“This little object is very much a reflection of the human spirit,” says Aine Collier, author of The Humble Little Condom: A History ($19, Prometheus Books). Indeed, she adds, few people realize that condoms were used by the ancient Egyptians, who made them out of animal intestines.

Collier tracks the condom through the Middle Ages and the time of Columbus, when rampant syphilis forced condoms into double duty—preventing both pregnancy and disease. In today's age of HIV/AIDS, she charts how they jumped from drugstores to Wal-Mart, remaining the best protection for serodiscordant sexual partners. But their effectiveness, Collier insists, depends on society's willingness to embrace them.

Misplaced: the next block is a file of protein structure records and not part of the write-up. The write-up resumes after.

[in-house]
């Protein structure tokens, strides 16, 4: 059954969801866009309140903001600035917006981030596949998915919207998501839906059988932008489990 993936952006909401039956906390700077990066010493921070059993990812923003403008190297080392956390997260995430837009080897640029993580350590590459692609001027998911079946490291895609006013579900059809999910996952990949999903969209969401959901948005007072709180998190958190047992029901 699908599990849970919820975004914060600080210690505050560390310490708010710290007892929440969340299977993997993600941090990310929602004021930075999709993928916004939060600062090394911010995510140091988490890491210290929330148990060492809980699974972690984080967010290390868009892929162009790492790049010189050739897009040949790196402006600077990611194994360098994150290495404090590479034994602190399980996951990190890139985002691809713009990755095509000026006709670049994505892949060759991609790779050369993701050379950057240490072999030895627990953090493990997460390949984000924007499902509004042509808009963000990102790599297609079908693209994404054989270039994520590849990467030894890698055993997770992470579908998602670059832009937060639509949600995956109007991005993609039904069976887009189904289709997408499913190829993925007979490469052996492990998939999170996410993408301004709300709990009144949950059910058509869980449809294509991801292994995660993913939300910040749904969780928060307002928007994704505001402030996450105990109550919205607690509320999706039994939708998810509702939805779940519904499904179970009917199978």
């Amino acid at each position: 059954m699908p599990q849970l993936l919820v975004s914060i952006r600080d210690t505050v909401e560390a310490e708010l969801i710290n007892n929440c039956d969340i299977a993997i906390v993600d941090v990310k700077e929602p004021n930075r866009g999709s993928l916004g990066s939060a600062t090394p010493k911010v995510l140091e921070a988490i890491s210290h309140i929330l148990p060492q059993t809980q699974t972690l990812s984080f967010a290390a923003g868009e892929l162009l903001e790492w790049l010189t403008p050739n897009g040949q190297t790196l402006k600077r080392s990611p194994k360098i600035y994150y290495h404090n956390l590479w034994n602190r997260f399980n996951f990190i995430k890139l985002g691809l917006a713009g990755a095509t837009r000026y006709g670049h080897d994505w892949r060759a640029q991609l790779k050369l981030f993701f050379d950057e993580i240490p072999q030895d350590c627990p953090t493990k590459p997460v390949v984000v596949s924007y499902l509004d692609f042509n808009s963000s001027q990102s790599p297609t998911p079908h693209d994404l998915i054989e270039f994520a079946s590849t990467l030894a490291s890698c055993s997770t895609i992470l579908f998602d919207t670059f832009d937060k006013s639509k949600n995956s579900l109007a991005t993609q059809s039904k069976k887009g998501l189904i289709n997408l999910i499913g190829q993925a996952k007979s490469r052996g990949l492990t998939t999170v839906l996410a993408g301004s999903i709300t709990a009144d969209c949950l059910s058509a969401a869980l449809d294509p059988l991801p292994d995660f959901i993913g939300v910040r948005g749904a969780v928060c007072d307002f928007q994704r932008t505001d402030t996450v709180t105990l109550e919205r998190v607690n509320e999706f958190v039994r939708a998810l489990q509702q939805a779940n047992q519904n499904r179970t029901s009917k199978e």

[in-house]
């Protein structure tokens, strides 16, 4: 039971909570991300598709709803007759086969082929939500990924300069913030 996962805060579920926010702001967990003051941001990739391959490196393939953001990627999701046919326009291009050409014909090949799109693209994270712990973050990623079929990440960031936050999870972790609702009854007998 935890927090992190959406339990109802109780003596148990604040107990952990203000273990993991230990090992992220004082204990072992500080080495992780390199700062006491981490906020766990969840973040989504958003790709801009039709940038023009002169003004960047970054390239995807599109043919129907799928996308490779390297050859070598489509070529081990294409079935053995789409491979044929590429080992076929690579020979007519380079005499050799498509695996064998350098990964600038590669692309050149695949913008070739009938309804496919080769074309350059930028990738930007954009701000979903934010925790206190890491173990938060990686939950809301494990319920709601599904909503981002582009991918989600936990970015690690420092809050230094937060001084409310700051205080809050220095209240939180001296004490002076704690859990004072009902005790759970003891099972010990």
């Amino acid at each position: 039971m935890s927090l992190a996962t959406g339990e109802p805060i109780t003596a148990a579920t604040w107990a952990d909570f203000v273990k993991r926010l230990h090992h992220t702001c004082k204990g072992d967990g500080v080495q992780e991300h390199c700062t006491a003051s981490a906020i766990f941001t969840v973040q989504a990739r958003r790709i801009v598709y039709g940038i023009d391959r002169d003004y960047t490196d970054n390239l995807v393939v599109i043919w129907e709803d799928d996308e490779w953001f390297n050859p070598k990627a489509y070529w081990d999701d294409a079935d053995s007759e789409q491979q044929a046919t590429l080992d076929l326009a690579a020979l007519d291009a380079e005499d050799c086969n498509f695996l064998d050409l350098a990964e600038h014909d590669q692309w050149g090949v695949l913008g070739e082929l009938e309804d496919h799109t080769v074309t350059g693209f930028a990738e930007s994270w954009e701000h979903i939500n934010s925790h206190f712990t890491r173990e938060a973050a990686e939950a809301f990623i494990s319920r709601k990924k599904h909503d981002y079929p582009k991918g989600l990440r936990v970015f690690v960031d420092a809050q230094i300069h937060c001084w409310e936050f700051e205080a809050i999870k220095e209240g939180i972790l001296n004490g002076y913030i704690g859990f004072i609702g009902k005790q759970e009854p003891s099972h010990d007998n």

“I think that the acceptance of the condom is still very much up in the air and is very culturally bound,” she says. “People are still deeply embarrassed about references to sexuality. And given the fact that the AIDS rates just keep climbing, this baby's the answer. We need to embrace it and educate, educate, educate.”

And who are you calling little?